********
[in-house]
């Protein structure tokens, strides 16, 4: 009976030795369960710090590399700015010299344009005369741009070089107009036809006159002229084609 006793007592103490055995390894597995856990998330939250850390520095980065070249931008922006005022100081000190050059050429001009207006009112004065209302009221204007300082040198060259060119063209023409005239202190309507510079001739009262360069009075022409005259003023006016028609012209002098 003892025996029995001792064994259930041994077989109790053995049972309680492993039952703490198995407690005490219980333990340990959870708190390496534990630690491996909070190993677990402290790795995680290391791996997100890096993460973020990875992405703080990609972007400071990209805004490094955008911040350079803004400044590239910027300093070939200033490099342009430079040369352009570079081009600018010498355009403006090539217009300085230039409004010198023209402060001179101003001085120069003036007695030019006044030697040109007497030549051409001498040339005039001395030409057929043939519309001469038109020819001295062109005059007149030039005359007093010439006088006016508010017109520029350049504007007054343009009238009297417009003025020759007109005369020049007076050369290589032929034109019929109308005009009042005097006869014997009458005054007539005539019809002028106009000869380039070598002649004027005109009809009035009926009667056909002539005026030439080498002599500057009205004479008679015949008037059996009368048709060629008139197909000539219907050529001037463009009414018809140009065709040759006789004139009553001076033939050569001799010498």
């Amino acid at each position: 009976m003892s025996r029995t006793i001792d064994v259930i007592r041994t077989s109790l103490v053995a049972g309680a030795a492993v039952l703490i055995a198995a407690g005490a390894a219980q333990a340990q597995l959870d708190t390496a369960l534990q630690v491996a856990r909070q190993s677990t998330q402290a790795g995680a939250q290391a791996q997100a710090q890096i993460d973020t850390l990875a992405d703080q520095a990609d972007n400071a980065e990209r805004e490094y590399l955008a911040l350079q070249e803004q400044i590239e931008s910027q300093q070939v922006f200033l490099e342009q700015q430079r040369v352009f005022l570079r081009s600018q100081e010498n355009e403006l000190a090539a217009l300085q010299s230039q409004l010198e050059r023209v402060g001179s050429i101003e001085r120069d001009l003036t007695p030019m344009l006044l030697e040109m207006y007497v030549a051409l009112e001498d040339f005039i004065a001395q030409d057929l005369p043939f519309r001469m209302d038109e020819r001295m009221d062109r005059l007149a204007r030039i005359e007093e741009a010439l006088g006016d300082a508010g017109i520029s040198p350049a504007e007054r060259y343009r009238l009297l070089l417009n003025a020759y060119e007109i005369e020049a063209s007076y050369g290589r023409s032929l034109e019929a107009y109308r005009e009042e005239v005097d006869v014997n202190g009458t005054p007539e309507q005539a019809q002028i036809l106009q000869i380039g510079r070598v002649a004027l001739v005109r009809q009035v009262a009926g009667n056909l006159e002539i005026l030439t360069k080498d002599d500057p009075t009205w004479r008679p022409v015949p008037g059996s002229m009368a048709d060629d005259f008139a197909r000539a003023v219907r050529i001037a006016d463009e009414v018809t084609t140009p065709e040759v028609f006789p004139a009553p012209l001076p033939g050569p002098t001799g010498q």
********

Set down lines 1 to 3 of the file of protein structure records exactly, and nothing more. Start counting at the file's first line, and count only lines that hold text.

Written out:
[in-house]
């Protein structure tokens, strides 16, 4: 009976030795369960710090590399700015010299344009005369741009070089107009036809006159002229084609 006793007592103490055995390894597995856990998330939250850390520095980065070249931008922006005022100081000190050059050429001009207006009112004065209302009221204007300082040198060259060119063209023409005239202190309507510079001739009262360069009075022409005259003023006016028609012209002098 003892025996029995001792064994259930041994077989109790053995049972309680492993039952703490198995407690005490219980333990340990959870708190390496534990630690491996909070190993677990402290790795995680290391791996997100890096993460973020990875992405703080990609972007400071990209805004490094955008911040350079803004400044590239910027300093070939200033490099342009430079040369352009570079081009600018010498355009403006090539217009300085230039409004010198023209402060001179101003001085120069003036007695030019006044030697040109007497030549051409001498040339005039001395030409057929043939519309001469038109020819001295062109005059007149030039005359007093010439006088006016508010017109520029350049504007007054343009009238009297417009003025020759007109005369020049007076050369290589032929034109019929109308005009009042005097006869014997009458005054007539005539019809002028106009000869380039070598002649004027005109009809009035009926009667056909002539005026030439080498002599500057009205004479008679015949008037059996009368048709060629008139197909000539219907050529001037463009009414018809140009065709040759006789004139009553001076033939050569001799010498």
């Amino acid at each position: 009976m003892s025996r029995t006793i001792d064994v259930i007592r041994t077989s109790l103490v053995a049972g309680a030795a492993v039952l703490i055995a198995a407690g005490a390894a219980q333990a340990q597995l959870d708190t390496a369960l534990q630690v491996a856990r909070q190993s677990t998330q402290a790795g995680a939250q290391a791996q997100a710090q890096i993460d973020t850390l990875a992405d703080q520095a990609d972007n400071a980065e990209r805004e490094y590399l955008a911040l350079q070249e803004q400044i590239e931008s910027q300093q070939v922006f200033l490099e342009q700015q430079r040369v352009f005022l570079r081009s600018q100081e010498n355009e403006l000190a090539a217009l300085q010299s230039q409004l010198e050059r023209v402060g001179s050429i101003e001085r120069d001009l003036t007695p030019m344009l006044l030697e040109m207006y007497v030549a051409l009112e001498d040339f005039i004065a001395q030409d057929l005369p043939f519309r001469m209302d038109e020819r001295m009221d062109r005059l007149a204007r030039i005359e007093e741009a010439l006088g006016d300082a508010g017109i520029s040198p350049a504007e007054r060259y343009r009238l009297l070089l417009n003025a020759y060119e007109i005369e020049a063209s007076y050369g290589r023409s032929l034109e019929a107009y109308r005009e009042e005239v005097d006869v014997n202190g009458t005054p007539e309507q005539a019809q002028i036809l106009q000869i380039g510079r070598v002649a004027l001739v005109r009809q009035v009262a009926g009667n056909l006159e002539i005026l030439t360069k080498d002599d500057p009075t009205w004479r008679p022409v015949p008037g059996s002229m009368a048709d060629d005259f008139a197909r000539a003023v219907r050529i001037a006016d463009e009414v018809t084609t140009p065709e040759v028609f006789p004139a009553p012209l001076p033939g050569p002098t001799g010498q």